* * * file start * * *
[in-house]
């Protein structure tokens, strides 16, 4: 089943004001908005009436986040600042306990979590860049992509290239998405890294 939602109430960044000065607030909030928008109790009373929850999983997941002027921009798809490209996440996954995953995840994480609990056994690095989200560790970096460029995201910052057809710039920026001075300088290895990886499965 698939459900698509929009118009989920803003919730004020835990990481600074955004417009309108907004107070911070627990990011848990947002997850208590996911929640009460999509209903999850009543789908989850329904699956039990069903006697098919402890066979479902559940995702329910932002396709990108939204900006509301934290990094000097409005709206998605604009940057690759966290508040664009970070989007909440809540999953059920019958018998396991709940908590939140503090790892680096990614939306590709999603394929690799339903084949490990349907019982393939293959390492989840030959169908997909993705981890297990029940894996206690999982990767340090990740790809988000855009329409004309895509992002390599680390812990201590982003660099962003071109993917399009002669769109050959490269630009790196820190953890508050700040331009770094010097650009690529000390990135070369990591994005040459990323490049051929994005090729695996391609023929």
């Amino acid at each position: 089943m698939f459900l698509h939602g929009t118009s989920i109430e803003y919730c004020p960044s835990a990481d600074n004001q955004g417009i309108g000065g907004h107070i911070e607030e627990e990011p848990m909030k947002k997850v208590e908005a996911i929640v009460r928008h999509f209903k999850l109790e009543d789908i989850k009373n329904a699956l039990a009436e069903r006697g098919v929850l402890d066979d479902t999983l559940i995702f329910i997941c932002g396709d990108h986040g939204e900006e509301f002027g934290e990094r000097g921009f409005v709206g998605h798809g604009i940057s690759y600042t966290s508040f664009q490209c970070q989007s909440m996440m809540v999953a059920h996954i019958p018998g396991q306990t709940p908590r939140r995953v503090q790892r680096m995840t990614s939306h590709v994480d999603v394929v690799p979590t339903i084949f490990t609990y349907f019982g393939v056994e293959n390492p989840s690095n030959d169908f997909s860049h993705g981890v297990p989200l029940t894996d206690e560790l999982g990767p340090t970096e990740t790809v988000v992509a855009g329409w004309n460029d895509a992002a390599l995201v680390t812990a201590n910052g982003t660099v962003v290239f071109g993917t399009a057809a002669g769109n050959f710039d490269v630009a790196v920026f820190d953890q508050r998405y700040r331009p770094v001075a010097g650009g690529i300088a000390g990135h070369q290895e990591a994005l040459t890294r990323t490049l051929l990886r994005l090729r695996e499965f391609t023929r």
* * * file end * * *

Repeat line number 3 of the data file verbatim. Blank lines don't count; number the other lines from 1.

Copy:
């Amino acid at each position: 089943m698939f459900l698509h939602g929009t118009s989920i109430e803003y919730c004020p960044s835990a990481d600074n004001q955004g417009i309108g000065g907004h107070i911070e607030e627990e990011p848990m909030k947002k997850v208590e908005a996911i929640v009460r928008h999509f209903k999850l109790e009543d789908i989850k009373n329904a699956l039990a009436e069903r006697g098919v929850l402890d066979d479902t999983l559940i995702f329910i997941c932002g396709d990108h986040g939204e900006e509301f002027g934290e990094r000097g921009f409005v709206g998605h798809g604009i940057s690759y600042t966290s508040f664009q490209c970070q989007s909440m996440m809540v999953a059920h996954i019958p018998g396991q306990t709940p908590r939140r995953v503090q790892r680096m995840t990614s939306h590709v994480d999603v394929v690799p979590t339903i084949f490990t609990y349907f019982g393939v056994e293959n390492p989840s690095n030959d169908f997909s860049h993705g981890v297990p989200l029940t894996d206690e560790l999982g990767p340090t970096e990740t790809v988000v992509a855009g329409w004309n460029d895509a992002a390599l995201v680390t812990a201590n910052g982003t660099v962003v290239f071109g993917t399009a057809a002669g769109n050959f710039d490269v630009a790196v920026f820190d953890q508050r998405y700040r331009p770094v001075a010097g650009g690529i300088a000390g990135h070369q290895e990591a994005l040459t890294r990323t490049l051929l990886r994005l090729r695996e499965f391609t023929r």